One of the most famous figures in Canadian history.
William Lyon Mackenzie (1795-1861), an important figure in Canadian history, lived and worked here on Toutie Street in Alyth from 1814 to 1817. He then emigrated to Canada where he became a celebrated (or notorious) newspaper editor, radical, and politician. He was the grandfather of Canada’s Second World War Prime Minister William Lyon Mackenzie King.
William Lyon Mackenzie, one of the most famous figures in Canadian history, lived in Alyth for three years before he later emigrated. He was an only child, born in Dundee in 1795 to parents who originated in Glenshee. His father, a weaver, is thought to have died soon after his birth, and he was raised by his strongly Presbyterian mother, Elizabeth Chalmers. In 1814 they arrived in Alyth to open a general shop and subscription library in Toutie Street in a building that is now demolished. It stood at the far end of the current empty plot of ground on the left-hand side, adjoining Chapel Street, heading uphill.
William clearly entered into the life of Alyth and he knew the disabled mechanical genius James Sandy whom he later wrote about. William was well educated, an avid reader and adept at maths and book-keeping, but the shop failed and they decided to leave Alyth. Worse for some, William had fathered an illegitimate son, James, with an Alyth servant-girl named Isabel Reid. His mother took the child on, and in 1820 William emigrated to Upper Canada (Ontario), where he operated stores in Queenston (near Niagara) and Dundas (down the St. Lawrence), but he really wanted to be a newspaper owner and editor and in 1824 he founded the successful Colonial Advocateand moved to York (now Toronto).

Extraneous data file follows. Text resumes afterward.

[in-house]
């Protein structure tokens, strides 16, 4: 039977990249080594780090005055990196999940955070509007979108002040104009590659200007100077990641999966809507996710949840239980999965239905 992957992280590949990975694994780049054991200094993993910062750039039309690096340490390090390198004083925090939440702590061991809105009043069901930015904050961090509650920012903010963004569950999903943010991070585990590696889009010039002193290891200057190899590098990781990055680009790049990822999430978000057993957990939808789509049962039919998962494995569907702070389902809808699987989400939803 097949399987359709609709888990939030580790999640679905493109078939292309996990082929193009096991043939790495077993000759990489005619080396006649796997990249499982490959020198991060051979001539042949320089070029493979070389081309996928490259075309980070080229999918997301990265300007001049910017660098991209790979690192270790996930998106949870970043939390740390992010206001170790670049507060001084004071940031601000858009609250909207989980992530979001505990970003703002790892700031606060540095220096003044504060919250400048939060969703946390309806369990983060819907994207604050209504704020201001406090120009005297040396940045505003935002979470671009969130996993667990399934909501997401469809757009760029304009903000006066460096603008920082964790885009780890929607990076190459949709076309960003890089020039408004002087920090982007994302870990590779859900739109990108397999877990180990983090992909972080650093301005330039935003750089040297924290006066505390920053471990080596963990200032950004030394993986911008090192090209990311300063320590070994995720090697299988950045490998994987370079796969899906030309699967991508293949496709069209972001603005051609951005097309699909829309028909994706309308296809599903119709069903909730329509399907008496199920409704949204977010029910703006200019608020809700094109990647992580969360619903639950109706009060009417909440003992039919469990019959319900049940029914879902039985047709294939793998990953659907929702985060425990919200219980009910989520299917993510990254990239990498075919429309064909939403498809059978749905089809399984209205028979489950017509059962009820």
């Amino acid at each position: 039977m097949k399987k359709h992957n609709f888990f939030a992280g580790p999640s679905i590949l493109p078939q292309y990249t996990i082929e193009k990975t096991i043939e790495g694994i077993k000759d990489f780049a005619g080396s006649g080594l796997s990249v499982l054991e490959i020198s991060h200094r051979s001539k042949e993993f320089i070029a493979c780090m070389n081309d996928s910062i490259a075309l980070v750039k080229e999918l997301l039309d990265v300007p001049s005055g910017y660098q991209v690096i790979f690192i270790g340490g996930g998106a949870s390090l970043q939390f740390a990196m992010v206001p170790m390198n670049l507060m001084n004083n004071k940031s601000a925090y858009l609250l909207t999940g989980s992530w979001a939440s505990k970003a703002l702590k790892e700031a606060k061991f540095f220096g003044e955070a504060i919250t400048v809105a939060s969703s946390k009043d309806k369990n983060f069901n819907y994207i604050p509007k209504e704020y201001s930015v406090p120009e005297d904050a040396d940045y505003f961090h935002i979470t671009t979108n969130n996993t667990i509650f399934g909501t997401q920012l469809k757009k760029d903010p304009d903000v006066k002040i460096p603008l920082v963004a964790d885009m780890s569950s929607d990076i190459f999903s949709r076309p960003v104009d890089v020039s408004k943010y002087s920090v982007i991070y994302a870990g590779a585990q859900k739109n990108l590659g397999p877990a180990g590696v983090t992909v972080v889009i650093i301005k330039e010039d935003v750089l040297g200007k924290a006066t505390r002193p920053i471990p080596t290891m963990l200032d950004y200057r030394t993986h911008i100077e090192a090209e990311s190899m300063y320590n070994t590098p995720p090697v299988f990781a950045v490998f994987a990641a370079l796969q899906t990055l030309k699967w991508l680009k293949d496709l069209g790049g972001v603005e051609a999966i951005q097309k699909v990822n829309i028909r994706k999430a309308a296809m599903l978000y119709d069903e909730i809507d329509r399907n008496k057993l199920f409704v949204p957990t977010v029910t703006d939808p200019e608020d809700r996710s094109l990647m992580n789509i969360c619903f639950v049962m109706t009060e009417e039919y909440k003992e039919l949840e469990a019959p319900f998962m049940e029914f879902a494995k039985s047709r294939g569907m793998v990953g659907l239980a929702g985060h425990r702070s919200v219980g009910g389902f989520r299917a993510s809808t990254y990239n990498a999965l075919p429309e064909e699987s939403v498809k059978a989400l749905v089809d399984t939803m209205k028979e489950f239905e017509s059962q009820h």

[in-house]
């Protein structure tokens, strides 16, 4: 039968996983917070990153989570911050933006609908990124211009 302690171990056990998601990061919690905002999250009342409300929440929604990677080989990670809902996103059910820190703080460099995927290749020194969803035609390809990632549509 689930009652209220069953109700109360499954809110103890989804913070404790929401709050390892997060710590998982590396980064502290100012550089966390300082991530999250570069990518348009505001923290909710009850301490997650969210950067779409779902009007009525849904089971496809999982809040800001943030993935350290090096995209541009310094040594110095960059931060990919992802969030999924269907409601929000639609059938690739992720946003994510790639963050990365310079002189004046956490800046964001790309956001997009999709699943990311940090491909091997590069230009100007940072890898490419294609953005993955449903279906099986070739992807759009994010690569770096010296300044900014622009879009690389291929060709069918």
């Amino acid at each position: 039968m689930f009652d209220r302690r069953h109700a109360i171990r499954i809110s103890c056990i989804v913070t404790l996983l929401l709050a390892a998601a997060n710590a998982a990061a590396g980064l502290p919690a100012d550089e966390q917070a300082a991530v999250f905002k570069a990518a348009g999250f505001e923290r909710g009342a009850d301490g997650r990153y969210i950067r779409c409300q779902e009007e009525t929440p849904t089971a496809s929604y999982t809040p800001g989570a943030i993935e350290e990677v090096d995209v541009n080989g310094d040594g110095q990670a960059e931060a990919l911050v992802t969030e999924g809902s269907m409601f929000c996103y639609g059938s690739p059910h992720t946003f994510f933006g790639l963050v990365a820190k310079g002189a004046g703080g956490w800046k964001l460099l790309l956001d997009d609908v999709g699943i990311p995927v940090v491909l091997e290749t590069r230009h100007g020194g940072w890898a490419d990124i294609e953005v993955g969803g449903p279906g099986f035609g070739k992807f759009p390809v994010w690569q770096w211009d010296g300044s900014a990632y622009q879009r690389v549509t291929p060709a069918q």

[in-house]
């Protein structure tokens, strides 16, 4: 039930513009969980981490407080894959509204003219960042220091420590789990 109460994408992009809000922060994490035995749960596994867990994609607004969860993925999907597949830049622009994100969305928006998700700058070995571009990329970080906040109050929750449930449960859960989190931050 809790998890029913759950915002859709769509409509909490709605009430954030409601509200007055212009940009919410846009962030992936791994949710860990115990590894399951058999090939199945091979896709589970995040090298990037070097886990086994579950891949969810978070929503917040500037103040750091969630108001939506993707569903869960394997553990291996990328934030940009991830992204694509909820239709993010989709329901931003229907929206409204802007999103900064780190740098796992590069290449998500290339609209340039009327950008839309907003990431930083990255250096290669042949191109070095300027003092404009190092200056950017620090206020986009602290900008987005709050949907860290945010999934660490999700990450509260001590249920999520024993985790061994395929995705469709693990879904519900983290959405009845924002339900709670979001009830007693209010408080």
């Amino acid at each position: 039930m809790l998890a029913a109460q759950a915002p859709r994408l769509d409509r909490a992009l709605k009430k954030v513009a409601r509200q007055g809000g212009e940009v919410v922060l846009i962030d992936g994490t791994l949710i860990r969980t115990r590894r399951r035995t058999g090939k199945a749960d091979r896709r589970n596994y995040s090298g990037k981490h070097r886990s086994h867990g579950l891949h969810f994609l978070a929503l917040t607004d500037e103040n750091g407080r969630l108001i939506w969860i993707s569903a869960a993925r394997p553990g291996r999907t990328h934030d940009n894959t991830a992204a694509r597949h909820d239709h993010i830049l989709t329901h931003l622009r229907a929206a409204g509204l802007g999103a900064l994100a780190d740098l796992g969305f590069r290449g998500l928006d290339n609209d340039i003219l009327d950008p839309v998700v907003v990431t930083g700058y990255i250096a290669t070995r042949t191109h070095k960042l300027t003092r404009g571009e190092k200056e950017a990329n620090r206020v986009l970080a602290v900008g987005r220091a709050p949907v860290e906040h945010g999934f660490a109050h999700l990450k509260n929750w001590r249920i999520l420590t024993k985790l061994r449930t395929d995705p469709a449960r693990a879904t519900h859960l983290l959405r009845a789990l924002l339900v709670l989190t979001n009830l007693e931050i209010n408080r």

Meanwhile his mother, son, and his intended wife, Isabel Baxter, arrived from Dundee. William was a radical and eager to be an active politician, advocating government responsible to the people of the colony and opposing the unrepresentative government oligarchy (the ‘Family Compact’) then in power in Upper Canada. His enemies disliked his democratic leanings, republican American sympathies and hostility to links between church and state.
Increasingly influential, William got himself into the Legislative Assembly (1829-34) and his fierce convictions got him expelled and re-elected several times. As the people’s hero, he became the first mayor of Toronto (1834). But, despite his complaints to London about the poor administration of Upper Canada, he failed to achieve the reforms he wanted and his frustration increased. In 1837, in a period of economic depression, insurrection broke out in Lower Canada (Quebec) and William took the opportunity to lead 1000 followers into armed rebellion in Upper Canada. It was easily defeated and two his fellow ringleaders were caught and hanged, and another died in prison.
William fled to the USA for the next ten years with a reward of £1,000 for his capture. In 1849, however, many of the government reforms he had fought for had been introduced and Queen Victoria granted him a pardon. He returned to Upper Canada and once again took up journalism and politics, becoming a member of the Legislative Assembly 1851-58. Admirers subscribed a considerable sum to buy him a house and he settled there, still strongly radical in his politics, until his death in 1861. Today, there are museums dedicated to his life and work in Toronto and Queenston, Ontario.
William’s youngest daughter, Isabel, had a son christened William Lyon Mackenzie King (1874-1950) who became an exceptionally clever lawyer. In 1921 he was elected Prime Minister of Canada for the Liberal party and remained so, on and off, for 21 years. He was prime minister throughout the Second World War and an associate of Churchill and Roosevelt. Always known as Mackenzie King, he proudly bore all three names of his grandfather.